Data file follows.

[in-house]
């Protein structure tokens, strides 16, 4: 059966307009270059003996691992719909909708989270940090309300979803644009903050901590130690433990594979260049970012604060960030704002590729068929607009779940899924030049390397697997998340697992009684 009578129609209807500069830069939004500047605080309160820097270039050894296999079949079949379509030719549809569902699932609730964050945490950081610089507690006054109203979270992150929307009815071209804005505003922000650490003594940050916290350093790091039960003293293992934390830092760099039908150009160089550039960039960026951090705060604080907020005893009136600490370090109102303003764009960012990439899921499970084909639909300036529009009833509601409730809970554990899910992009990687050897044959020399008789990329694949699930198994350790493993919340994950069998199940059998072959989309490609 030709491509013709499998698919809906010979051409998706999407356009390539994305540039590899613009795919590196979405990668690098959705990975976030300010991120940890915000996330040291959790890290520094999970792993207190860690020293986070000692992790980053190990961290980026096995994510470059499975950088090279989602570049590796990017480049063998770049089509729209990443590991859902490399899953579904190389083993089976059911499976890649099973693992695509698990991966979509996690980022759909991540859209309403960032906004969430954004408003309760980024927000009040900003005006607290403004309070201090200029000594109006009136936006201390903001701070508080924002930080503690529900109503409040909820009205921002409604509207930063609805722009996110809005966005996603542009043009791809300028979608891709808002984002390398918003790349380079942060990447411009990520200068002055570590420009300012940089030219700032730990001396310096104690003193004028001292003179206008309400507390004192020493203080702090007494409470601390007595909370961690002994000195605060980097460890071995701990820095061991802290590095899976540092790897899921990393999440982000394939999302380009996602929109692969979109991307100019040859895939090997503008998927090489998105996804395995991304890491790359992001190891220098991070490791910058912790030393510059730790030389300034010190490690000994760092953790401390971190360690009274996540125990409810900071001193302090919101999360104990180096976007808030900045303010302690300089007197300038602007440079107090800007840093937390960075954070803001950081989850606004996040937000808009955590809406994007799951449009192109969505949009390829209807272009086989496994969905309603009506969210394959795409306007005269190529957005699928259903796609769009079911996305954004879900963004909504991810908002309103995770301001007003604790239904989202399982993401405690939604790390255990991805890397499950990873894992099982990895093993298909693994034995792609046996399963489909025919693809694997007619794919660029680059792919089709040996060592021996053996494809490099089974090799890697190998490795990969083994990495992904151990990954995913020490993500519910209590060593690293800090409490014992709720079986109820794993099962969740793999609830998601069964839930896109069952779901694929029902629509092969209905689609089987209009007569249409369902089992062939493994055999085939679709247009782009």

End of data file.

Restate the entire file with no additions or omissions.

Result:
[in-house]
């Protein structure tokens, strides 16, 4: 059966307009270059003996691992719909909708989270940090309300979803644009903050901590130690433990594979260049970012604060960030704002590729068929607009779940899924030049390397697997998340697992009684 009578129609209807500069830069939004500047605080309160820097270039050894296999079949079949379509030719549809569902699932609730964050945490950081610089507690006054109203979270992150929307009815071209804005505003922000650490003594940050916290350093790091039960003293293992934390830092760099039908150009160089550039960039960026951090705060604080907020005893009136600490370090109102303003764009960012990439899921499970084909639909300036529009009833509601409730809970554990899910992009990687050897044959020399008789990329694949699930198994350790493993919340994950069998199940059998072959989309490609 030709491509013709499998698919809906010979051409998706999407356009390539994305540039590899613009795919590196979405990668690098959705990975976030300010991120940890915000996330040291959790890290520094999970792993207190860690020293986070000692992790980053190990961290980026096995994510470059499975950088090279989602570049590796990017480049063998770049089509729209990443590991859902490399899953579904190389083993089976059911499976890649099973693992695509698990991966979509996690980022759909991540859209309403960032906004969430954004408003309760980024927000009040900003005006607290403004309070201090200029000594109006009136936006201390903001701070508080924002930080503690529900109503409040909820009205921002409604509207930063609805722009996110809005966005996603542009043009791809300028979608891709808002984002390398918003790349380079942060990447411009990520200068002055570590420009300012940089030219700032730990001396310096104690003193004028001292003179206008309400507390004192020493203080702090007494409470601390007595909370961690002994000195605060980097460890071995701990820095061991802290590095899976540092790897899921990393999440982000394939999302380009996602929109692969979109991307100019040859895939090997503008998927090489998105996804395995991304890491790359992001190891220098991070490791910058912790030393510059730790030389300034010190490690000994760092953790401390971190360690009274996540125990409810900071001193302090919101999360104990180096976007808030900045303010302690300089007197300038602007440079107090800007840093937390960075954070803001950081989850606004996040937000808009955590809406994007799951449009192109969505949009390829209807272009086989496994969905309603009506969210394959795409306007005269190529957005699928259903796609769009079911996305954004879900963004909504991810908002309103995770301001007003604790239904989202399982993401405690939604790390255990991805890397499950990873894992099982990895093993298909693994034995792609046996399963489909025919693809694997007619794919660029680059792919089709040996060592021996053996494809490099089974090799890697190998490795990969083994990495992904151990990954995913020490993500519910209590060593690293800090409490014992709720079986109820794993099962969740793999609830998601069964839930896109069952779901694929029902629509092969209905689609089987209009007569249409369902089992062939493994055999085939679709247009782009």